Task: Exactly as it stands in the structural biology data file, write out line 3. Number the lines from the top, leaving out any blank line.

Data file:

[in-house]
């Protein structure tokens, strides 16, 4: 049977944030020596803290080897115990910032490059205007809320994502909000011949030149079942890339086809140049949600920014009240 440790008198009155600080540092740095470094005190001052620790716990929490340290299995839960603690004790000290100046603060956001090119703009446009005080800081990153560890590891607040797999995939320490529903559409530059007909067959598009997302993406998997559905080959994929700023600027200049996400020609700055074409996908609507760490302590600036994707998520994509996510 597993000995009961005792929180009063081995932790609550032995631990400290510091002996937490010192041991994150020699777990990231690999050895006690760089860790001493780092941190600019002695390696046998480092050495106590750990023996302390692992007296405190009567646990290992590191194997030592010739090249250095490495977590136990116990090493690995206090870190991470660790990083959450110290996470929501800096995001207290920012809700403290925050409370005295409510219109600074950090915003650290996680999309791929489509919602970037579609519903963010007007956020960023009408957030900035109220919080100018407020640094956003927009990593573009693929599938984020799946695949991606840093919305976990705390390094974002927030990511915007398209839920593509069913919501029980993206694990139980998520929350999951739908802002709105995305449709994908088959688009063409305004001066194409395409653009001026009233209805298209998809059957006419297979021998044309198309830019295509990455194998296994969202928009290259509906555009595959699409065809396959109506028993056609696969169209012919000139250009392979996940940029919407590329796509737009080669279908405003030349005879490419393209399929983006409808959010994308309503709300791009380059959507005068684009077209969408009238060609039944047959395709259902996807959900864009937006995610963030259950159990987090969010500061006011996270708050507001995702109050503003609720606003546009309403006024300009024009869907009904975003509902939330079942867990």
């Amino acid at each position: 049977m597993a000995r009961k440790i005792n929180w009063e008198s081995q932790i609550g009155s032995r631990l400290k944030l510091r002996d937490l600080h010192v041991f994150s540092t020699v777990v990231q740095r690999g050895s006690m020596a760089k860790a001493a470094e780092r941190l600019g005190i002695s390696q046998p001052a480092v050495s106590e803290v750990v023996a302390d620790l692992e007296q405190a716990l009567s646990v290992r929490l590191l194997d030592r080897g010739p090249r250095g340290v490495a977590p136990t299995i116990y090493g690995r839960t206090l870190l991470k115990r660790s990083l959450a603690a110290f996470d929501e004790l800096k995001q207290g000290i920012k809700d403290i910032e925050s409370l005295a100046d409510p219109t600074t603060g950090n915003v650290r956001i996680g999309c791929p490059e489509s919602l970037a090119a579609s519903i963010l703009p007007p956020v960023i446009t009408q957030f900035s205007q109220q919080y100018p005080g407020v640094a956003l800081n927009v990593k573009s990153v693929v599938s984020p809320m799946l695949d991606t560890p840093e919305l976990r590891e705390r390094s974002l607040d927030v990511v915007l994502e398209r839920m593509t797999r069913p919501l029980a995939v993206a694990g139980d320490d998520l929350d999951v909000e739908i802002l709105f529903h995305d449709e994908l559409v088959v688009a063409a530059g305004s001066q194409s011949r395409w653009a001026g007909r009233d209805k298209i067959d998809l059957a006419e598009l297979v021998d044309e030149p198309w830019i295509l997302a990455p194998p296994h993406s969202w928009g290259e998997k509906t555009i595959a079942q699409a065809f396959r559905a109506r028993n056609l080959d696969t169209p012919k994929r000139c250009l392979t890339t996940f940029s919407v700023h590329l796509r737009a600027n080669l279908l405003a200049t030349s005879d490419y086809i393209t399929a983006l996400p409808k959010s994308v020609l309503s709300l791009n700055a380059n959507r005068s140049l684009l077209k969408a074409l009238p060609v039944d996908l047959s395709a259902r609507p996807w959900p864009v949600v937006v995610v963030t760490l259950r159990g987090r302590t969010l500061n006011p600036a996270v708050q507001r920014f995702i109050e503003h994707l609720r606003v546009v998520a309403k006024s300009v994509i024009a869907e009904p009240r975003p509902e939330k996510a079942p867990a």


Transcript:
């Amino acid at each position: 049977m597993a000995r009961k440790i005792n929180w009063e008198s081995q932790i609550g009155s032995r631990l400290k944030l510091r002996d937490l600080h010192v041991f994150s540092t020699v777990v990231q740095r690999g050895s006690m020596a760089k860790a001493a470094e780092r941190l600019g005190i002695s390696q046998p001052a480092v050495s106590e803290v750990v023996a302390d620790l692992e007296q405190a716990l009567s646990v290992r929490l590191l194997d030592r080897g010739p090249r250095g340290v490495a977590p136990t299995i116990y090493g690995r839960t206090l870190l991470k115990r660790s990083l959450a603690a110290f996470d929501e004790l800096k995001q207290g000290i920012k809700d403290i910032e925050s409370l005295a100046d409510p219109t600074t603060g950090n915003v650290r956001i996680g999309c791929p490059e489509s919602l970037a090119a579609s519903i963010l703009p007007p956020v960023i446009t009408q957030f900035s205007q109220q919080y100018p005080g407020v640094a956003l800081n927009v990593k573009s990153v693929v599938s984020p809320m799946l695949d991606t560890p840093e919305l976990r590891e705390r390094s974002l607040d927030v990511v915007l994502e398209r839920m593509t797999r069913p919501l029980a995939v993206a694990g139980d320490d998520l929350d999951v909000e739908i802002l709105f529903h995305d449709e994908l559409v088959v688009a063409a530059g305004s001066q194409s011949r395409w653009a001026g007909r009233d209805k298209i067959d998809l059957a006419e598009l297979v021998d044309e030149p198309w830019i295509l997302a990455p194998p296994h993406s969202w928009g290259e998997k509906t555009i595959a079942q699409a065809f396959r559905a109506r028993n056609l080959d696969t169209p012919k994929r000139c250009l392979t890339t996940f940029s919407v700023h590329l796509r737009a600027n080669l279908l405003a200049t030349s005879d490419y086809i393209t399929a983006l996400p409808k959010s994308v020609l309503s709300l791009n700055a380059n959507r005068s140049l684009l077209k969408a074409l009238p060609v039944d996908l047959s395709a259902r609507p996807w959900p864009v949600v937006v995610v963030t760490l259950r159990g987090r302590t969010l500061n006011p600036a996270v708050q507001r920014f995702i109050e503003h994707l609720r606003v546009v998520a309403k006024s300009v994509i024009a869907e009904p009240r975003p509902e939330k996510a079942p867990a």